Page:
At the start of the OHSU Brain Institute’s Healthy Brain Campaign we encouraged you to partner with a Healthcare provider to educate yourself on the seven key health factors and behaviors that will keep your heart and brain healthy and enhance your quality of life. During April, our focus is on the first of the American Heart Association’s “Life’s Simple 7” keys to better health — which is to quit smoking.
The health risks from smoking cigarettes are too significant to ignore. According to the U.S. Surgeon General’s latest report, cigarette smoking has claimed the lives of ten times the number of Americans who died in all of our nation’s wars combined.
Despite Surgeon General warnings and anti-tobacco campaigns, smoking remains the leading cause of preventable disease and death in the United States, killing nearly one-half million adults per year. Smoking harms nearly every organ in the body, but let’s just consider its effect on the heart and blood vessels.
Smoking and the Brain
Any amount of smoking can damage the heart and blood vessels by speeding up the build-up of fatty deposits (plaques) in the arteries – called atherosclerosis, and the development of peripheral artery disease. Smokers have lower levels of high-density lipoprotein — or HDL, the “good cholesterol” — and significantly higher levels of triglyceride and low-density lipoprotein — or LDL, the “bad cholesterol.” Unhealthy cholesterol levels can lead to high blood pressure, which in turn can cause scarring in the arteries that makes it easier for fatty deposits (triglycerides and LDL cholesterol) to stick and to harden, thereby restricting blood flow to your organs. If these plaques build up in the coronary arteries, this can lead to heart attack and heart failure. If the plaques build up in the arteries leading to your brain and then crack or rupture, this can lead to stroke.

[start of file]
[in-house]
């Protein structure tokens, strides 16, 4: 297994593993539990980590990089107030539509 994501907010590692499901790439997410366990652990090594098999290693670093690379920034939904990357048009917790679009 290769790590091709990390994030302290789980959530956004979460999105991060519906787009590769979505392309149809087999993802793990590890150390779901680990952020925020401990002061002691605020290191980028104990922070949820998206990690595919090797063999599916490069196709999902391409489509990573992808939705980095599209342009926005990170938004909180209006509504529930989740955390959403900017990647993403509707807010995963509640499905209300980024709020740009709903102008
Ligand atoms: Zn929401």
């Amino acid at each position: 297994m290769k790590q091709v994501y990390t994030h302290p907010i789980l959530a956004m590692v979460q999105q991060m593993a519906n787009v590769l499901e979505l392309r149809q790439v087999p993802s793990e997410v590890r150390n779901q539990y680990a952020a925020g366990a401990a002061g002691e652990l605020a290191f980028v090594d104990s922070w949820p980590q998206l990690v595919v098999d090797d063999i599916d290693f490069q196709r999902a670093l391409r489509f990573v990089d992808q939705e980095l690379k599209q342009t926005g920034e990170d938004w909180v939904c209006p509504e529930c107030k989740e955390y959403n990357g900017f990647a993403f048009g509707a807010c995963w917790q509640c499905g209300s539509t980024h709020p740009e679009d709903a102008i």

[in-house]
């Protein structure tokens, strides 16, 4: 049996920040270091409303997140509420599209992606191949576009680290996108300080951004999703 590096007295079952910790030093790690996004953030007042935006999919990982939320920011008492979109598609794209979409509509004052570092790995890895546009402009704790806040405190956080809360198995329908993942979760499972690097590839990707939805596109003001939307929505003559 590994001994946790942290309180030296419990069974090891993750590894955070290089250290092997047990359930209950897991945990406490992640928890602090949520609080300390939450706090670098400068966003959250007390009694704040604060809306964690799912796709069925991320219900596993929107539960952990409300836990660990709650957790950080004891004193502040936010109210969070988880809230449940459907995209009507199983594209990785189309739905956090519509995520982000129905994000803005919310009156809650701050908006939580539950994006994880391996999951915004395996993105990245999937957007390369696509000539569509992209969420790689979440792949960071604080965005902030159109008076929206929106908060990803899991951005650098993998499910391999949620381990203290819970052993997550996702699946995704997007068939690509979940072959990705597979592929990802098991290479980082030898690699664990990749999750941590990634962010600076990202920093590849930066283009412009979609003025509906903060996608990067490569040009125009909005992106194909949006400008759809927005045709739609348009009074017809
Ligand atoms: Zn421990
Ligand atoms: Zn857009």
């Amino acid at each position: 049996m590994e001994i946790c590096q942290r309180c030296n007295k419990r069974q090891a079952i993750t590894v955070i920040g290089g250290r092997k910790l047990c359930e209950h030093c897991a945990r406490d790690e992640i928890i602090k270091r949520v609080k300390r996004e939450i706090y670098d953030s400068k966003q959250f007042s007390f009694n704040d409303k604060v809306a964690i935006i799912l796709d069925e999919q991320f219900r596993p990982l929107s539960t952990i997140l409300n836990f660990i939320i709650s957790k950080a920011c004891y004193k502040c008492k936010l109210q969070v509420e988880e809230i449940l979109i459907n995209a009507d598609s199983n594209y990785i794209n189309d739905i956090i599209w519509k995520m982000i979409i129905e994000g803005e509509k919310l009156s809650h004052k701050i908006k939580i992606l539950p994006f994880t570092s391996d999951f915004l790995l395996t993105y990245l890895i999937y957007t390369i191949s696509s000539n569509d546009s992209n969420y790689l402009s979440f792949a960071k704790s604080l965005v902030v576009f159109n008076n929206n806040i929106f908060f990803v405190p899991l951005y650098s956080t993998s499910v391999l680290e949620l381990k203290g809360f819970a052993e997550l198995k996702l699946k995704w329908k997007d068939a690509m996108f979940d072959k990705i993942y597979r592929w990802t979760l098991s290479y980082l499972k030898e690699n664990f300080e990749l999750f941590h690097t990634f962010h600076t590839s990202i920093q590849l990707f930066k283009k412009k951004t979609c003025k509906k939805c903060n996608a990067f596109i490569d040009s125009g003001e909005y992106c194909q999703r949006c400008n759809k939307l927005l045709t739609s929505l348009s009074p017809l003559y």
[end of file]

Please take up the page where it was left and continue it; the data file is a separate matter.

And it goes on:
The risks associated with smoking cigarettes are numerous, but so are the benefits associated with quitting smoking. Quitting can have almost immediate benefits on your health. For example:
- Approximately 20 minutes after quitting, you can expect to see your blood pressure and heart rate normalize following a cigarette-induced spike.
- After 12 hours, the carbon monoxide from your cigarettes will no longer be present at high levels in your body. Therefore your red blood cells will be able to bind and offload oxygen to your tissues without competition from carbon monoxide.
- Within months following your decision to quit smoking, you will be able to breathe with more ease and perhaps even engage in heart – and brain – healthy activities such as walking, running or playing with your children.
- After one year of non-smoking, your risk of coronary heart disease declines by 50 percent.
Find Help to Quit Smoking
- First, partner with your primary care provider to find or develop a suitable program to help you quit smoking.
- Check out the American Cancer Society’s Quit For Life® Program, which integrates free medication, web-based learning and confidential phone-based support from expert tobacco cessation coaches. You can get more info at 1-866 QUIT-4-LIFE (784-8454) or enroll online.
- Also check out the U.S. Centers for Disease Control and Prevention’s education campaign – Tips From Former Smokers (Tips) and its guide to quitting.
OHSU Brain Institute